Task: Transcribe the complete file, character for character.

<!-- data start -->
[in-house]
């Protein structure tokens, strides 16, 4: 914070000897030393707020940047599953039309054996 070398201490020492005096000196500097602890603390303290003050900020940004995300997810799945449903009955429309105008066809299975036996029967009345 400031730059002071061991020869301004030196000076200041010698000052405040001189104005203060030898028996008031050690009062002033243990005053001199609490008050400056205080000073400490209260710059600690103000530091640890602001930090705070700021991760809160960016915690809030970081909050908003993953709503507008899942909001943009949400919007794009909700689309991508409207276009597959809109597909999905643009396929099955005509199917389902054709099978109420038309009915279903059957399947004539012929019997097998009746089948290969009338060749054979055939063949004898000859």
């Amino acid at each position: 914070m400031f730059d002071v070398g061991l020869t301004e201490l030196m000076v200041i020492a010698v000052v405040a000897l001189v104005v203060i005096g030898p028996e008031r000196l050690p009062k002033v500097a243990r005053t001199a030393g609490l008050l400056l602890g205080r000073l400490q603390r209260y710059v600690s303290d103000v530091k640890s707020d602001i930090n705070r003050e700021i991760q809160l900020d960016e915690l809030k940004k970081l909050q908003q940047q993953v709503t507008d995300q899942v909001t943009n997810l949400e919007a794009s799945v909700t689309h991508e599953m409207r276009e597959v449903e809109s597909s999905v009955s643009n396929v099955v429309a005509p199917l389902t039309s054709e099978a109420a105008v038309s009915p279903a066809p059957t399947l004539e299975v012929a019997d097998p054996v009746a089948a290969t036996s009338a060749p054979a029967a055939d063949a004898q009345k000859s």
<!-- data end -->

[in-house]
């Protein structure tokens, strides 16, 4: 914070000897030393707020940047599953039309054996 070398201490020492005096000196500097602890603390303290003050900020940004995300997810799945449903009955429309105008066809299975036996029967009345 400031730059002071061991020869301004030196000076200041010698000052405040001189104005203060030898028996008031050690009062002033243990005053001199609490008050400056205080000073400490209260710059600690103000530091640890602001930090705070700021991760809160960016915690809030970081909050908003993953709503507008899942909001943009949400919007794009909700689309991508409207276009597959809109597909999905643009396929099955005509199917389902054709099978109420038309009915279903059957399947004539012929019997097998009746089948290969009338060749054979055939063949004898000859």
């Amino acid at each position: 914070m400031f730059d002071v070398g061991l020869t301004e201490l030196m000076v200041i020492a010698v000052v405040a000897l001189v104005v203060i005096g030898p028996e008031r000196l050690p009062k002033v500097a243990r005053t001199a030393g609490l008050l400056l602890g205080r000073l400490q603390r209260y710059v600690s303290d103000v530091k640890s707020d602001i930090n705070r003050e700021i991760q809160l900020d960016e915690l809030k940004k970081l909050q908003q940047q993953v709503t507008d995300q899942v909001t943009n997810l949400e919007a794009s799945v909700t689309h991508e599953m409207r276009e597959v449903e809109s597909s999905v009955s643009n396929v099955v429309a005509p199917l389902t039309s054709e099978a109420a105008v038309s009915p279903a066809p059957t399947l004539e299975v012929a019997d097998p054996v009746a089948a290969t036996s009338a060749p054979a029967a055939d063949a004898q009345k000859s």